10 of 12 people found the following review helpful
This review is from: Historical Thesaurus of the Oxford English Dictionary: With additional material from A Thesaurus of Old English (Hardcover)
In declining the Nobel Prize in 1964, Jean-Paul Sartre commented that `a writer must refuse to allow himself to be transformed into an institution, even if it takes place in the most honourable form'.
Perhaps, however, an institution--in this case represented by the Glasgow University team that over 40 years compiled this quite extraordinary resource-- could be considered as a worthy recipient of the Nobel Prize in Literature. Not only would such consideration be, I think, more than merited, but would constitute a move away from the recognition of the individual writer in favour of recognising a long-term collaborative research project, particularly one which underscores the debt which the English language owes to other tongues and times. Such an award might also send out a warning regarding the climate of financial immediacy prevalent in today's universities, which too often demote educational considerations to those of a second order of importance. The prize money could, potentially, be used to ensure that as many public libraries as possible are supplied with this resource.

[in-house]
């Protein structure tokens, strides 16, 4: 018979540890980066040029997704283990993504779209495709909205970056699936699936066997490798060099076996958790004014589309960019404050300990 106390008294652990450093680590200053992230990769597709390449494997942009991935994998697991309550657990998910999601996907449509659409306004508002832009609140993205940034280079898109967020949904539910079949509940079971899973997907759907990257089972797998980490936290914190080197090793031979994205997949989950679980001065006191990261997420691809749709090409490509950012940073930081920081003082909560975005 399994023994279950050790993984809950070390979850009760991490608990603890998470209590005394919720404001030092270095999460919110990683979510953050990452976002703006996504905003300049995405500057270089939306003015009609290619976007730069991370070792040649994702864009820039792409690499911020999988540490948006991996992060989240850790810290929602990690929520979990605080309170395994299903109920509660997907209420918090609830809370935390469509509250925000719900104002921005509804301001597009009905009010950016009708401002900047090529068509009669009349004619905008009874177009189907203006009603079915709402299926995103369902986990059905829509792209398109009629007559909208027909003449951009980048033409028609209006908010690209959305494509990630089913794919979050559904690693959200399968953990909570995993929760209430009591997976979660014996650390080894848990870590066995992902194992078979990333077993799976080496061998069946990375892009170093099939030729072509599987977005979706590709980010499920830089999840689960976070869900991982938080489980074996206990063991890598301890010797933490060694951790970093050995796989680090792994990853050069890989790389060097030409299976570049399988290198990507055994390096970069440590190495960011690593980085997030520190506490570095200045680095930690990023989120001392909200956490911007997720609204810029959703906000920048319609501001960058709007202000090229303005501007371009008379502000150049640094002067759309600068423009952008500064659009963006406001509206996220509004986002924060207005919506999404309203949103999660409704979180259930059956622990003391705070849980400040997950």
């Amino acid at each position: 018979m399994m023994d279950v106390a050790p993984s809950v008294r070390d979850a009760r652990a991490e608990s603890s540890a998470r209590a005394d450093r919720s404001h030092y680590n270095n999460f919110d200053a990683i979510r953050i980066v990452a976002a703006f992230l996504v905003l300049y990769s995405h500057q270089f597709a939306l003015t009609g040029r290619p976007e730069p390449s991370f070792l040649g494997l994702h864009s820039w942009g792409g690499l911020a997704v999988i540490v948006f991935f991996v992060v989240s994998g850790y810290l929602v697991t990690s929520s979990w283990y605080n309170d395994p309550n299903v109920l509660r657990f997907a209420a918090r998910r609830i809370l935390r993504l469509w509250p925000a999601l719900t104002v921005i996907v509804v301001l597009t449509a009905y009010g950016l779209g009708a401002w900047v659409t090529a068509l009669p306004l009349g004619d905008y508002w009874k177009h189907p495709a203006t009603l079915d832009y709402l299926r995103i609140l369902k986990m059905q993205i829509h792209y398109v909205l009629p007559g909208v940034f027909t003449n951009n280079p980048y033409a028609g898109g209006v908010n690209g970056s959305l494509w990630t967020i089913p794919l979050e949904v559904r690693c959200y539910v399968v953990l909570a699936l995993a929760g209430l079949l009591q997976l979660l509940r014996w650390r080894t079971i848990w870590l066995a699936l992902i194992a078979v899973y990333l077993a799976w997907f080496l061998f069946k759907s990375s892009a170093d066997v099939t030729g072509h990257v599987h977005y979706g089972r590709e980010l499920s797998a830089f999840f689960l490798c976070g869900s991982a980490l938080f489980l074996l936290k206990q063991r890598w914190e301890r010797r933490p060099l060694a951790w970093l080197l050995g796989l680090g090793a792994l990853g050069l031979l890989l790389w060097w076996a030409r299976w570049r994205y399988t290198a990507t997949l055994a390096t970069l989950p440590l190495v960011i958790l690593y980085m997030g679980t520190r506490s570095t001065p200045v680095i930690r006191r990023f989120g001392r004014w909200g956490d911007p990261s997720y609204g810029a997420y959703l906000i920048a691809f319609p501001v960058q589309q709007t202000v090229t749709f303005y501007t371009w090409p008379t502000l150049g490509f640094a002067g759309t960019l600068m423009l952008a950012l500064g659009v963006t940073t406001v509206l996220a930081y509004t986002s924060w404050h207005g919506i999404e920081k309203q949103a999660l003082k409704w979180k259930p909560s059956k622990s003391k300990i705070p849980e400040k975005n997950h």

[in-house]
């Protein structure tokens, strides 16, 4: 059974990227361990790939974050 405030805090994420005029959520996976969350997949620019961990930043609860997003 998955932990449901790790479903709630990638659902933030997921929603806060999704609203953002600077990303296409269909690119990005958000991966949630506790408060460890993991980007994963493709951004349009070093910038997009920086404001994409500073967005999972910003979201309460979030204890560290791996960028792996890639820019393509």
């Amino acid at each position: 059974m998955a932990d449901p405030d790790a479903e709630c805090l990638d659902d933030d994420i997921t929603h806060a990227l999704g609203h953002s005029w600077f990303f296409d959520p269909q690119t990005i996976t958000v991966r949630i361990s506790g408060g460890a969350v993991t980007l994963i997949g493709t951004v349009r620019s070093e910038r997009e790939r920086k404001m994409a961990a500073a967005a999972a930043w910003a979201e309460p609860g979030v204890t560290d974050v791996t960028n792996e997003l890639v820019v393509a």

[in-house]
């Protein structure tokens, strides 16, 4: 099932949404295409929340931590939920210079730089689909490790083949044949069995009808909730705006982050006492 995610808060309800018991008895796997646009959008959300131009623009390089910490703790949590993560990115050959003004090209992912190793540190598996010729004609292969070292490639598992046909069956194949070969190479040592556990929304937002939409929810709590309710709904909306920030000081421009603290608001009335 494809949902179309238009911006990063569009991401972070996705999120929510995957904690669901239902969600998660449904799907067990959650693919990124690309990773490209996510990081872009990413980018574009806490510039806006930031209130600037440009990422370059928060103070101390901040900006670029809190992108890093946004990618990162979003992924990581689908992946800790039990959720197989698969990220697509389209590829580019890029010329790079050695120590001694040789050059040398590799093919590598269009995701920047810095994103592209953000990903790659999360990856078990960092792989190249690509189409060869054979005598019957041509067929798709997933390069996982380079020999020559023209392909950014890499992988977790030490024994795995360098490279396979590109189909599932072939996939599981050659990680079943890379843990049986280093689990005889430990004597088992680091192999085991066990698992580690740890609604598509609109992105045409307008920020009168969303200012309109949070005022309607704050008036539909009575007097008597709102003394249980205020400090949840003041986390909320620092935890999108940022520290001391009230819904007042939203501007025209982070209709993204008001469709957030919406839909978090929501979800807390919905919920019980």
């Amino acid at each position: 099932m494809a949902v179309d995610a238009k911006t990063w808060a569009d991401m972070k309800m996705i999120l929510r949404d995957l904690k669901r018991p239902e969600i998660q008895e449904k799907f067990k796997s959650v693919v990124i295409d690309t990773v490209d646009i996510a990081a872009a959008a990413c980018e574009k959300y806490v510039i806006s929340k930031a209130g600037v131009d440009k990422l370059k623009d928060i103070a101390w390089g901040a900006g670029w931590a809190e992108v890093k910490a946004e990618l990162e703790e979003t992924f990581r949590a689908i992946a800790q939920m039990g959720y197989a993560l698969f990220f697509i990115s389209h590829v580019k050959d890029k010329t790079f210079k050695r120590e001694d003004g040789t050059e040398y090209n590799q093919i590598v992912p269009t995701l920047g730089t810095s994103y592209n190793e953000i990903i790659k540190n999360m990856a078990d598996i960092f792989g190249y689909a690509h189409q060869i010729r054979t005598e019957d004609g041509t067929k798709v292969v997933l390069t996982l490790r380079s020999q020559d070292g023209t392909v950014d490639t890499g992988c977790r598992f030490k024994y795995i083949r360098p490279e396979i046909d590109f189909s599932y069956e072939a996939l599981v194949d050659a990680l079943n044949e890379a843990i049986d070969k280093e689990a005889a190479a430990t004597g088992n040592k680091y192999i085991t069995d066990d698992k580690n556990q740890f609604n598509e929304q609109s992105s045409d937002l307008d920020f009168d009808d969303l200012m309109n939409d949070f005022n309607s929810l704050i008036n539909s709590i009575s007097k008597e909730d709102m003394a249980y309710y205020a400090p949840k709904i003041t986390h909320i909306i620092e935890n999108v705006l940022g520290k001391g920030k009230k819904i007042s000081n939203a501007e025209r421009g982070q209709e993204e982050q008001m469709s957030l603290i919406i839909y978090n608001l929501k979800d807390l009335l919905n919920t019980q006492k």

On considering the research which has gone into even individual entries, you don't end up wondering at how long the research project took but, rather, how they managed to do it at all, never mind in only 40 years. Mind-boggling.